I've waited a few days to weigh in on Congresses decision to cut SNAP funds as part of trying to pass the Farm Bill. It was hard enough to not splutter on in impotent rage on Twitter and Facebook, so a few days delay seemed like a good idea.
In the intervening days, I've seen what can only be called an assault on the poor by a lot of people on the right. One friend, Herb Lawrence, over on Facebook wrote persuasively about the need for programs like SNAP and his mentions included a number of people who generally think that lazy no-goods get all the free food they want.
I have a special empathy for poor people. Part of it is because I work daily with people who are poor and are just scraping buy. True some of these people have issues such as drug and alcohol abuse, but most do not. They're just people who lost a job, or are working for minimum wage and trying to raise kids. Contrary to popular belief they're not all deadbeat people of color looking for a handout from Uncle Sam. In fact a significant part of the population I see are white. National statistics bear this out as 60 percent of SNAP recipients are white.
The other reason that I'm particularly sensitive to the issues of the poor, is that for a significant portion of my childhood, I was poor. Not just white people poor, not able to get Nike's every 3 months, I mean government cheese poor. My parents were hardworking people who did everything they could to improve our station.
My earliest memories of my parents working was when I was 5 or so, Mom worked at Pennys and Dad was a tire salesman. They worked long hours to put food on our table and that was supplemented occasionally by my grandparents giving us meat from cattle they had slaughtered. We had cars that barely ran and rented places that were cheap and drafty. Mom made my velour shirts and there were plenty of yard sale pairs of pants.
Dad continued on at the tire store and mom worked at Penny's until I was in the 4th or 5th grade. Dad got a job at a corn refinery in Clinton IA, Clinton Corn, which later became ADM. He worked rotating shifts but made a good wage and mom didn't have to work if she didn't want to.
Then came 1982 and the Farm Crisis. Dad along with a lot of other people lost their jobs, the economy of Clinton, IA took a massive hit. We lived on unemployment, borrowed from family and accepted government handouts of cheese, butter and peanut butter. I remember how tormented my parents were about accepting handouts. These were proud people who felt that they somehow failed.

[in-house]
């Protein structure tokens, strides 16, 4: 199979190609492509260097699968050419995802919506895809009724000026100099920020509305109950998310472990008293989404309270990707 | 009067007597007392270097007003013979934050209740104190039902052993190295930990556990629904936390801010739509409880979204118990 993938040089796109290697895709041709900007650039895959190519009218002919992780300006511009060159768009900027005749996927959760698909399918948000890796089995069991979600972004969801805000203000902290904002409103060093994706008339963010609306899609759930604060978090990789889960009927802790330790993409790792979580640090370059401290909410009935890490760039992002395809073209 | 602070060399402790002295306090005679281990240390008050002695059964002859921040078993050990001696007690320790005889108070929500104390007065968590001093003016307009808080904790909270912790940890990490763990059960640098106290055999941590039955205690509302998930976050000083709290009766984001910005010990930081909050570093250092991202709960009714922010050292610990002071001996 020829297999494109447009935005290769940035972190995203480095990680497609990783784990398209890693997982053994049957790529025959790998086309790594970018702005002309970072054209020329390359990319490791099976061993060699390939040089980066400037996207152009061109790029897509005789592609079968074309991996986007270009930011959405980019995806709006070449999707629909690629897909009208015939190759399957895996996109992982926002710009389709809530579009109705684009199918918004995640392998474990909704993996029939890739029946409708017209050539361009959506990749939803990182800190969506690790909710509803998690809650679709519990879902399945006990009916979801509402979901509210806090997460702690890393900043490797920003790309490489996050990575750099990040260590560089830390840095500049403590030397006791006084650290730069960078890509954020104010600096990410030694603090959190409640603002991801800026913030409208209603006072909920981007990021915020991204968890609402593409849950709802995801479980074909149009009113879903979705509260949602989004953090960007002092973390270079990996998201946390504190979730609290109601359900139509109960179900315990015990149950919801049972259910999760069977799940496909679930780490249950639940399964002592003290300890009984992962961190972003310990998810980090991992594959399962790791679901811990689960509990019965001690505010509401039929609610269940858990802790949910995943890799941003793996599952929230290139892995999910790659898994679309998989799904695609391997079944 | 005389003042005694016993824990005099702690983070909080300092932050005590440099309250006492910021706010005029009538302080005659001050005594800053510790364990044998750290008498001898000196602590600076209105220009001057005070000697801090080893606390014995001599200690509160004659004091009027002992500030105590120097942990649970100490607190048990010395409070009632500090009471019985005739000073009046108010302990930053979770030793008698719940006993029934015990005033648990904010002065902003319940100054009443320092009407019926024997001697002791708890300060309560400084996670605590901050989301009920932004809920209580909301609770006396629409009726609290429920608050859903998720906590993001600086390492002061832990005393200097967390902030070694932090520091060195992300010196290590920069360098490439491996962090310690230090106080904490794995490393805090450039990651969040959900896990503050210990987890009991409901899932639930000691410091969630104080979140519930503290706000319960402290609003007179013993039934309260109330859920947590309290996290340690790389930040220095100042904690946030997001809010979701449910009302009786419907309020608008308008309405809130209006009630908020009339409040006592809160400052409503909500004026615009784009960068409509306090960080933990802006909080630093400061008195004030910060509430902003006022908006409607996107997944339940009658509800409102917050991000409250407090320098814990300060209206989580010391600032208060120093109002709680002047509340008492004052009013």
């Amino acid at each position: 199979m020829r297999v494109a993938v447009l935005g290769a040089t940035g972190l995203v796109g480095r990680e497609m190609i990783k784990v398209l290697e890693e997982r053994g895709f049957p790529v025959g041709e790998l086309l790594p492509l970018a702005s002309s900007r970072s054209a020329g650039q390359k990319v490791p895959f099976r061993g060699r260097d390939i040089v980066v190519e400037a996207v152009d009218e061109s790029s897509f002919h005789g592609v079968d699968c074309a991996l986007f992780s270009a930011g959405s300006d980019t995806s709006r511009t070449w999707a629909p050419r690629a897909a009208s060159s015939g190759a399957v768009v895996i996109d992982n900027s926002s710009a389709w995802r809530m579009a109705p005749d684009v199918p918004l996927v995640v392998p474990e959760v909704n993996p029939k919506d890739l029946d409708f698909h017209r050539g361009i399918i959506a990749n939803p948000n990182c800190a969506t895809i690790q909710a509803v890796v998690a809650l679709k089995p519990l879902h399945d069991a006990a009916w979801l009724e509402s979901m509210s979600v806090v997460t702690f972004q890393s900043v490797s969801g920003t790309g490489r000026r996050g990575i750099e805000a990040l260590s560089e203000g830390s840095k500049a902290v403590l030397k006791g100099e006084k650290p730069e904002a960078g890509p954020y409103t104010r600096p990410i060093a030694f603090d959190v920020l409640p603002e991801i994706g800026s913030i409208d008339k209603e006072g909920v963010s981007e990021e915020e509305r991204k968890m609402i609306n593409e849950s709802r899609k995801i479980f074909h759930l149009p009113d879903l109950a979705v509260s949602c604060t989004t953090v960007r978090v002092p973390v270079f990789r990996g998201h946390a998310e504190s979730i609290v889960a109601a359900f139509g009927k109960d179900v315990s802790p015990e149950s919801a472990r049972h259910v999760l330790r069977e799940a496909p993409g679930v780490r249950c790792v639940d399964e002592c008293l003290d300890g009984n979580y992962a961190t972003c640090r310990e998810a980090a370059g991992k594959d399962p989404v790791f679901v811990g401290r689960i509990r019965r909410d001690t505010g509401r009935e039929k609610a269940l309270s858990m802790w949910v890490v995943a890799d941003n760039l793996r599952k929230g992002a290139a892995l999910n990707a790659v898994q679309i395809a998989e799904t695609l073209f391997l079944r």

About a year later, Dad did get a job in housekeeping at the local hospital and mom went to work as the TV rental lady at the same hospital. Later she hooked on as an admissions clerk at the hospital. Total combined salary was a little over 20K per year.
The current crop of me first Republicans and Libertarians don't have the first idea about poor people. They think and by extension their constituents think that poor people are lazy, stupid and black. They're wrong. An overwhelming number of poor people are white just like my parents. No matter what their race, poor people are proud and hardworking but need assistance getting back to middle class, to help their kids get ahead and maybe retire before they're 90.
Stripping 4 Billion dollars a year from SNAP is a infinitesimal amount of the Federal Budget. This is a symbolic shaming of poor people for being poor. They claim that people need to take responsibility to pull themselves up by their bootstraps. How in the world are poor people supposed to do that when like my parents they go through times that they have no bootstraps left?
Congress and especially Teaparty conservatives might see all of this as excuse making for poor people. As my dear departed mother once said, "for being so called leaders, these idiots in Congress are a poor excuse."